made 4 more attempts to complete the swim. In her 3rd attempt, she suffered several boxed jellyfish stings which caused respiratory distress and ended the swim
prematurely. One of Diana's motivational talks is about getting over the big disappointments and grace in the face of defeat. But also about never ever giving up. On
her 5th attempt, having shouted courage as she left the dock in Savannah, and after 53 hours of continuous swimming, Diana Nyad reached the beach of Key West on
September 2nd and realized her extreme dream. When she arrived on the beach, she said 3 things: "Never ever give up. You can chase your dream at any age. You're
never too old. And it looks like the most solitary endeavor in the world and in many ways of course it is, and in other ways, the most important ways... it's a
- Misty Copeland was recently signed by Under Armor to launch the “I will what I want” campaign. Ending the brand's gender repeal. They created an awesome 1 minute
1 second video set to the narration of an actual ballet academy rejection letter she received stating that she had the wrong body for ballet. In this video, Misty's
beauty, strength and determination will take your breath away. Misty recently published her auto-biographical story titled, “Life in Motion: An Unlikely Ballerina. My
Story of Adversity and Grace.” In it, she chronicles her prodigious dissent from a 13 yr. old late start unlikely ballerina to becoming the only African-American
soloist currently dancing with the prestigious American Ballet Theater and the 3rd African-American female ballet soloist with the ABT ever. The story is partly about
adversity, about overcoming poverty, racism and body shame. But it's also about being born for ballet and will and want. From her rare find, prima ballerina
perspective, Misty shares this wisdom, "In my moments of clarity, I envisioned all of the people whose lives have been touched by my story, who upon seeing my journey
know that you can start late, look different, be uncertain and still succeed." Simply put she says, "Children see themselves in me."
- So returning to our conversation about your goals, I challenge you to think about what others see in you and maybe the even harder challenge is what you see in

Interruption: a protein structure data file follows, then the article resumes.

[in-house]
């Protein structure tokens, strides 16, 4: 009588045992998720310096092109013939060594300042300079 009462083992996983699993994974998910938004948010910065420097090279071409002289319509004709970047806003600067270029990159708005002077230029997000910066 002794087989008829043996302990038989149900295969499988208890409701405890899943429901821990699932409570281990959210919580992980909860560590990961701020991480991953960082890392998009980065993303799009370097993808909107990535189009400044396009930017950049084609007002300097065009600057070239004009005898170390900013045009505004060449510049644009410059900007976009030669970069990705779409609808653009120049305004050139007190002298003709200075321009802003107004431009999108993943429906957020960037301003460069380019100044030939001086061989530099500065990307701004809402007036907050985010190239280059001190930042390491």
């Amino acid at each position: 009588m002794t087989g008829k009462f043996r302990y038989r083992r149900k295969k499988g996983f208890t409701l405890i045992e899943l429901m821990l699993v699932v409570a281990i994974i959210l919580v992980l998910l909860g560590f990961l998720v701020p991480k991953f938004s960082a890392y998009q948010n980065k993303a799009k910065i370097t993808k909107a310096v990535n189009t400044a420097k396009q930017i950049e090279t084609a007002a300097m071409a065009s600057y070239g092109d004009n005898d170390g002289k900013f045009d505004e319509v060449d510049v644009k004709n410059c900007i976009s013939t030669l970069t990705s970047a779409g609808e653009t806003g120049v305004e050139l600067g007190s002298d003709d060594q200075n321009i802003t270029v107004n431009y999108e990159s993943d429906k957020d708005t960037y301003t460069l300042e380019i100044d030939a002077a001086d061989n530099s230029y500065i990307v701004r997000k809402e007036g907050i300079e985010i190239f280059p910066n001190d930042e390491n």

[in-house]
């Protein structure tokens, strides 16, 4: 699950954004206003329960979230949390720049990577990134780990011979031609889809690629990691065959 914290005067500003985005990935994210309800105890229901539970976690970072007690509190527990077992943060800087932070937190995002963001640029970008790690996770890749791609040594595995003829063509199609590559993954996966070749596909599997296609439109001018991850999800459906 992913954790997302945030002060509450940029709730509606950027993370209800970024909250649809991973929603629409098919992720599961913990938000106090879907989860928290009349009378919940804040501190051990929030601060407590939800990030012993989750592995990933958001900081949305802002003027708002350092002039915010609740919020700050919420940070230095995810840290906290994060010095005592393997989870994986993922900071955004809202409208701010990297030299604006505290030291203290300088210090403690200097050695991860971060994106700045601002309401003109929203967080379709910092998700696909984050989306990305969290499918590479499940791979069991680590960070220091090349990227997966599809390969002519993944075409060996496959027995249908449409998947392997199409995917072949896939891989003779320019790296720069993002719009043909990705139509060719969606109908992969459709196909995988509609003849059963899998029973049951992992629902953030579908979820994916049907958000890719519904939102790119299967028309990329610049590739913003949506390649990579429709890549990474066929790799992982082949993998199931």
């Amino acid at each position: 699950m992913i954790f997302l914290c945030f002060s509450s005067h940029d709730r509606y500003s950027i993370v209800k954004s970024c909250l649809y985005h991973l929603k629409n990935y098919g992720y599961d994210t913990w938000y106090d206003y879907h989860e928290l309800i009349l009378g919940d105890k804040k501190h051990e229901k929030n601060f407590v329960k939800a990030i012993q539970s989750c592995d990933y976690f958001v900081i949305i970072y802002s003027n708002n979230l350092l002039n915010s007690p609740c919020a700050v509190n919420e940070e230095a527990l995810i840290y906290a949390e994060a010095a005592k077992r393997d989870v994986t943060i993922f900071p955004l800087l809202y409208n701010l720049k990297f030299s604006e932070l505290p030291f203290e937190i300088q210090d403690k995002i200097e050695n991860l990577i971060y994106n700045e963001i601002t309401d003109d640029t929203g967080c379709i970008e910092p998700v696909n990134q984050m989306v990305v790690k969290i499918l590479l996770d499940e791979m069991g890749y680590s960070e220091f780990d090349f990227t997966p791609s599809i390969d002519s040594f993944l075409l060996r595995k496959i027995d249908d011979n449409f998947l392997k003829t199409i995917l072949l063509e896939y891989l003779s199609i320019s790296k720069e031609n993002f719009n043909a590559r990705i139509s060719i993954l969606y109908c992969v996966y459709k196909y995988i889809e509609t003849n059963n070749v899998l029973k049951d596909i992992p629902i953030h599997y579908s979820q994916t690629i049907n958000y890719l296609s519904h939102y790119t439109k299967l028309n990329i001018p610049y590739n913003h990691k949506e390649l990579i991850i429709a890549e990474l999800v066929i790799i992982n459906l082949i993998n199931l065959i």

yourself and how that matters the most.
- Nelson Mandela said, “Our greatest fear is not that we're inadequate. We are powerful beyond measure.” The quote goes on to say, "And as we let our own light
shine, we unconsciously give other people permission to do the same."
- Look into the future and see on the other side of your borders where the actual ends and the imagination takes over. Imagine what's possible when you commit to
your highest aspiration at any age based on your natural ability and with intrepid innovation of clearing the paths to make your way for your lifelong dream.
- Because it's not only about what you get, or about extrinsic motivation is important. But it's about what you give from the fire born inside of you. And the
sustaining intrinsic motivation that will compel you perpetually over time toward mastery. That excellence that you were made for. Because when you find that clear
sense of what you were made for, and figure out how to be all of it, you will set the world on fire.
Assistant Dean, MBA Career Curricula of the Georgetown University McDonough School of Business. Patty worked for over 20 years as Master Recruiter, Trainer and Human Resource Manager. She managed recruiting efforts for major employers and served as a relationship agent, navigating employer/employee relationships to complete placement assignments. Patty shared this expertise with professionals new to the recruiting industry as Trainer. Her final ten years in industry also included the performance of HR generalist functions.